They can seem opposites, the career coach whose playing career was undistinguished and the man whose body of work on the pitch for Chelsea – captaining them to a Champions League final win, scoring in another Champions League final, winning three Premier Leagues and 13 trophies, playing 648 games and delivering a club-record 211 goals from midfield – is such that he ranks as arguably their greatest player. “I was a huge fan of him as a player and he is and will remain a legend at our club and this is a given,” said the German.

One school of thought is that Tuchel represents an indictment of Lampard the manager, taking over a team his predecessor left in ninth and making them Champions League winners in little more than four months, reshaping them in a 3-4-3 formation he devised on the plane over from France, rejuvenating Antonio Rudiger and conjuring a European final winner from Kai Havertz, who had seemed a conundrum that defeated the other manager who signed him. Tuchel tightened up the defence while displaying a golden touch tactically.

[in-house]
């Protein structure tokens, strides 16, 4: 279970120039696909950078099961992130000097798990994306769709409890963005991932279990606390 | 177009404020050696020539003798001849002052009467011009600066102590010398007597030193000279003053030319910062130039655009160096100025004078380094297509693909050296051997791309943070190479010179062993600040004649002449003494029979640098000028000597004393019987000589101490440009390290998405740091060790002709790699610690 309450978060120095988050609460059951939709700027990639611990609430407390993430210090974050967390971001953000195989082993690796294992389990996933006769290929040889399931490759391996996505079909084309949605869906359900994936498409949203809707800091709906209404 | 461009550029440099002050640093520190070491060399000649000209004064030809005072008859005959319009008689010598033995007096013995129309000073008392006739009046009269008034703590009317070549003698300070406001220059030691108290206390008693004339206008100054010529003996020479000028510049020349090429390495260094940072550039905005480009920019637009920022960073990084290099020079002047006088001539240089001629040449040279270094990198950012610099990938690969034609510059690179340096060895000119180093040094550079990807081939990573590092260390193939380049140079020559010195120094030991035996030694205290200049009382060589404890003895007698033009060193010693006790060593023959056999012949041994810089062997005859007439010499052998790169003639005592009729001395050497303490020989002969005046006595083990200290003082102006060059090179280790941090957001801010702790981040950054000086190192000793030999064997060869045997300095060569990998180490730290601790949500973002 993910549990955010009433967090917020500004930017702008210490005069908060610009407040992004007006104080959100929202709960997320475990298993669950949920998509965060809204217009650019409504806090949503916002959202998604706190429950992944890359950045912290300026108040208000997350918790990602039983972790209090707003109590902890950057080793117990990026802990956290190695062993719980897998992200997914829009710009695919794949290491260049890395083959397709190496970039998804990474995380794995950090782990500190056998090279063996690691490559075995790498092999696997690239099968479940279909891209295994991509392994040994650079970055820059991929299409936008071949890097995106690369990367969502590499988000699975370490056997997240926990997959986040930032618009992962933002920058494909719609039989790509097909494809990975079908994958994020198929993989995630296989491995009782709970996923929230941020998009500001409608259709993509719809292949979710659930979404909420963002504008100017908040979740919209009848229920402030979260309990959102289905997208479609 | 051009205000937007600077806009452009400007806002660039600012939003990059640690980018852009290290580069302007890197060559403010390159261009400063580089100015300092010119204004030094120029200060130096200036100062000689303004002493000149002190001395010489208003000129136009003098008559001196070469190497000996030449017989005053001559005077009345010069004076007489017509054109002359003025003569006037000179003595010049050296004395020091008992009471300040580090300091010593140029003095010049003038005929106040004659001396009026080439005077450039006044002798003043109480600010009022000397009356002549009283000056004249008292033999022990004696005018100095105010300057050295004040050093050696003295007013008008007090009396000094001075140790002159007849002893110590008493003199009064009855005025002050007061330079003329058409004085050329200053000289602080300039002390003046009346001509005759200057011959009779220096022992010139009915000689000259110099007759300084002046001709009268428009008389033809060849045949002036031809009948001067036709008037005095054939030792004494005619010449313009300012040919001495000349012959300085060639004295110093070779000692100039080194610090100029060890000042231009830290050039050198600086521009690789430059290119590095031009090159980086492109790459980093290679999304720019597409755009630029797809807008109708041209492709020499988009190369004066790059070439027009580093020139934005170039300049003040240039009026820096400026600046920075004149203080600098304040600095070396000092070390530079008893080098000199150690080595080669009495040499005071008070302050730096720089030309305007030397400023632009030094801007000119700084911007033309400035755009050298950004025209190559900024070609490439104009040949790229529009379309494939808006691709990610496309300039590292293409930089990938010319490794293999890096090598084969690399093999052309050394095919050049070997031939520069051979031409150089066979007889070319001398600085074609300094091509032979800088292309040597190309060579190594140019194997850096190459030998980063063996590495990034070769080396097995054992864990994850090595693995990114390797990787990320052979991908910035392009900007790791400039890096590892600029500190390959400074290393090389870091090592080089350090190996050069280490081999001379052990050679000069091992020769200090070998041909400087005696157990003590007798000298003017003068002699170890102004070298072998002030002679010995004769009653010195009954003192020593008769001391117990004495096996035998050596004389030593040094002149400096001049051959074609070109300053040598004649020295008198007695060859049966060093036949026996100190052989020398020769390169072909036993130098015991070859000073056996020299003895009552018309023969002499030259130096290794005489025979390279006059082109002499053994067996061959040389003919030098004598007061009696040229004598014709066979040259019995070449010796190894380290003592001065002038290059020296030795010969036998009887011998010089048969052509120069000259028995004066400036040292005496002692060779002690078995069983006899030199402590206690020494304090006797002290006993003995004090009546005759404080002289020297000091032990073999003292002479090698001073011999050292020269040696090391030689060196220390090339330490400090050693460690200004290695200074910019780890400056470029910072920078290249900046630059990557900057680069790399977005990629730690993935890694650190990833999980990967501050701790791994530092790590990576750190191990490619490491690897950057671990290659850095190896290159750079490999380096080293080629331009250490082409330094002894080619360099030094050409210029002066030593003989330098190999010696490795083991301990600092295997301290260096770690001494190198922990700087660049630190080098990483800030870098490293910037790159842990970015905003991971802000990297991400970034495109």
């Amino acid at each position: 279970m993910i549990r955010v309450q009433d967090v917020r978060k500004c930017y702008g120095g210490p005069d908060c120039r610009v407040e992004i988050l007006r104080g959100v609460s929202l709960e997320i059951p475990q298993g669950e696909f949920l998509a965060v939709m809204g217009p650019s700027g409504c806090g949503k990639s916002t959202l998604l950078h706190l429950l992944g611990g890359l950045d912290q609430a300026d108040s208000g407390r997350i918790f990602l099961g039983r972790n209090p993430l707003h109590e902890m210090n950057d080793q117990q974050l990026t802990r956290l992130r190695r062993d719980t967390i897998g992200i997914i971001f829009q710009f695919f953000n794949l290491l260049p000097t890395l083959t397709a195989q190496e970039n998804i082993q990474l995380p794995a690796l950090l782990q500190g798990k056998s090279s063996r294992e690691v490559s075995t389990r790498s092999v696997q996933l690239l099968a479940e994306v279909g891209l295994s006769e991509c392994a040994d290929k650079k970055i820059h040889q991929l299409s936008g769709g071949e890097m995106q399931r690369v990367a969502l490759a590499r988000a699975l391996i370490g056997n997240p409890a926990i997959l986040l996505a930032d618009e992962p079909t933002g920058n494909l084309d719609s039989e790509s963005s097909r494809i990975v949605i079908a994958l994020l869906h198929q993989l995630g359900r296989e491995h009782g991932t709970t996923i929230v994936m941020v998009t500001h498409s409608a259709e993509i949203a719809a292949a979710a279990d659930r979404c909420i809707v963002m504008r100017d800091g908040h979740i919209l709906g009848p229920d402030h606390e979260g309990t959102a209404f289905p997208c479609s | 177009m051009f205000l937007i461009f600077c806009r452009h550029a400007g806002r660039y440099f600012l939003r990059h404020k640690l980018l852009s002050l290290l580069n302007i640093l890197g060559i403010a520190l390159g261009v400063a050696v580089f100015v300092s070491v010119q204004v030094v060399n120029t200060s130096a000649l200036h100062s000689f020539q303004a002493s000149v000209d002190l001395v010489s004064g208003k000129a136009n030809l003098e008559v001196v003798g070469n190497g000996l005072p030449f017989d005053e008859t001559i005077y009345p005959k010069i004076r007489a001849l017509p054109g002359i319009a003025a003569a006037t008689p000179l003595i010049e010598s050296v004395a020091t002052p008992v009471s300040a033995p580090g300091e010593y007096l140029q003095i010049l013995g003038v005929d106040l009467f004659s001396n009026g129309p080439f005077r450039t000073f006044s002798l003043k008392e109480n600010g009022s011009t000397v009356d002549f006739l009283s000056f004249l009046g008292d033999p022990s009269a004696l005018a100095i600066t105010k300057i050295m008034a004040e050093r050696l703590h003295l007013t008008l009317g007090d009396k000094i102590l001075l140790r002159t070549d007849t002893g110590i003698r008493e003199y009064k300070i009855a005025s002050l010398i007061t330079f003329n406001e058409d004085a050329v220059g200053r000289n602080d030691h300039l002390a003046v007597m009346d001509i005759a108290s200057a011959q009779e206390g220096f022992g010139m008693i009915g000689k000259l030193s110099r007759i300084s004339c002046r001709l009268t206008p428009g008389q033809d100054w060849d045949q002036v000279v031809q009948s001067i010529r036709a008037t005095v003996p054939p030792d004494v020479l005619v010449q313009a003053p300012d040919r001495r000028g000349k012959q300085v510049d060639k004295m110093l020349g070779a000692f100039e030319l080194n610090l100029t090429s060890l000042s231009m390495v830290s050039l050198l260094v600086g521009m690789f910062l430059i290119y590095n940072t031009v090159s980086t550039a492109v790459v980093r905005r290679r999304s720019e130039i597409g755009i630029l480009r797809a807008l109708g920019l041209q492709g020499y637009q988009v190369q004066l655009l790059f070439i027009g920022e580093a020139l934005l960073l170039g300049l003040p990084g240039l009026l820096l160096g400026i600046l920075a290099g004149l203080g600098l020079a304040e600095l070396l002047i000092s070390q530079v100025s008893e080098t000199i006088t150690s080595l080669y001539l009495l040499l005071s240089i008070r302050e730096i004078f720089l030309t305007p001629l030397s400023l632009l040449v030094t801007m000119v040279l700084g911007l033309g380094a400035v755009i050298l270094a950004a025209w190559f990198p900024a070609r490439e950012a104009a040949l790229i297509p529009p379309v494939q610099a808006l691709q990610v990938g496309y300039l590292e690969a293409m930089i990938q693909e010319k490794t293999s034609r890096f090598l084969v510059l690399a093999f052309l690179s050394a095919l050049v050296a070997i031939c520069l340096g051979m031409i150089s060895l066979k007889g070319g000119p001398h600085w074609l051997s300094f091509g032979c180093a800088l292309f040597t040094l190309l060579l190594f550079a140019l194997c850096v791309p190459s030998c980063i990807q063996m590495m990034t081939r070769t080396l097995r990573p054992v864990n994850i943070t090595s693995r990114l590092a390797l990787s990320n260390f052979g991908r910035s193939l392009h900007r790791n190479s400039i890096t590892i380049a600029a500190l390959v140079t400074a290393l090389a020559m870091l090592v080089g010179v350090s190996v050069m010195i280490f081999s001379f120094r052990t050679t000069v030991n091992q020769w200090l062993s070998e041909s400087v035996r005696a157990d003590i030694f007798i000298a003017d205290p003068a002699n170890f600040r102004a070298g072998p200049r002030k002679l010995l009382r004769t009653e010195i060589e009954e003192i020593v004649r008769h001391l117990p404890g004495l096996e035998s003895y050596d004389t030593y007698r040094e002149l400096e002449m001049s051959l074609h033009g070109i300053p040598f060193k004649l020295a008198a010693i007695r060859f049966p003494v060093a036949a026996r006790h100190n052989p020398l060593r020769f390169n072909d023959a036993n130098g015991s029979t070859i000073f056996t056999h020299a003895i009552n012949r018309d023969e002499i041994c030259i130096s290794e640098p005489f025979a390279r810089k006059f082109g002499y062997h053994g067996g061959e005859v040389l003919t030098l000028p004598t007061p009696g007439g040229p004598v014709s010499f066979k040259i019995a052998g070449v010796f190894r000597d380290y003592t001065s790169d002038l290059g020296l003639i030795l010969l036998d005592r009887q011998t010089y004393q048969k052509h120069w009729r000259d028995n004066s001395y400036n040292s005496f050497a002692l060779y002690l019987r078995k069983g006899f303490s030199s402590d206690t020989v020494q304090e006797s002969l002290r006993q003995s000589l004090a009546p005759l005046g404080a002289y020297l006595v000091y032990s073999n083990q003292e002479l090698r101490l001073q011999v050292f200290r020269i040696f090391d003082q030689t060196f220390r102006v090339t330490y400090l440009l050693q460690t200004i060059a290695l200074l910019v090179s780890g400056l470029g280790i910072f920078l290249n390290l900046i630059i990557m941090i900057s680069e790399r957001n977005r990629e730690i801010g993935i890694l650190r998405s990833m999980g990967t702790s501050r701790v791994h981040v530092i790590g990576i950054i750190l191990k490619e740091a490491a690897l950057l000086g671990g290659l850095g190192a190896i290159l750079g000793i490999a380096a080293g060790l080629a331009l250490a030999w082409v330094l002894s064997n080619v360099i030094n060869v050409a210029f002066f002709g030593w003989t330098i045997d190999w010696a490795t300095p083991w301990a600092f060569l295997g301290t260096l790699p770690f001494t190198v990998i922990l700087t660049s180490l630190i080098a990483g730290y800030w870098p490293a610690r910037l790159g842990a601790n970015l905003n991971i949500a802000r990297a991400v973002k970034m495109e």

Yet Tuchel has always been ready to recognise that Lampard left a platform. The 43-year-old certainly does not style himself a Champions League-winning manager – “the credit is completely his, you win a competition and it is yours so I would never ever take that claim; he is a fantastic coach and has taken the club forwards,” he said – but he gave austerity-era Chelsea a top-four finish which assumed greater significance a year later.

Tuchel lifted the Champions League just months after replacing Lampard

“When I was working in year one, probably the expectations were… not so much mid-table but we lost Eden Hazard, the biggest player in the club’s recent history, and we were going to develop kids,” Lampard said, reflecting on a season when Chelsea served a transfer ban. “We got into the Champions League, which was a big plus for the club, we got through our Champions League group and then it didn’t work out for me; that is old news for me now.”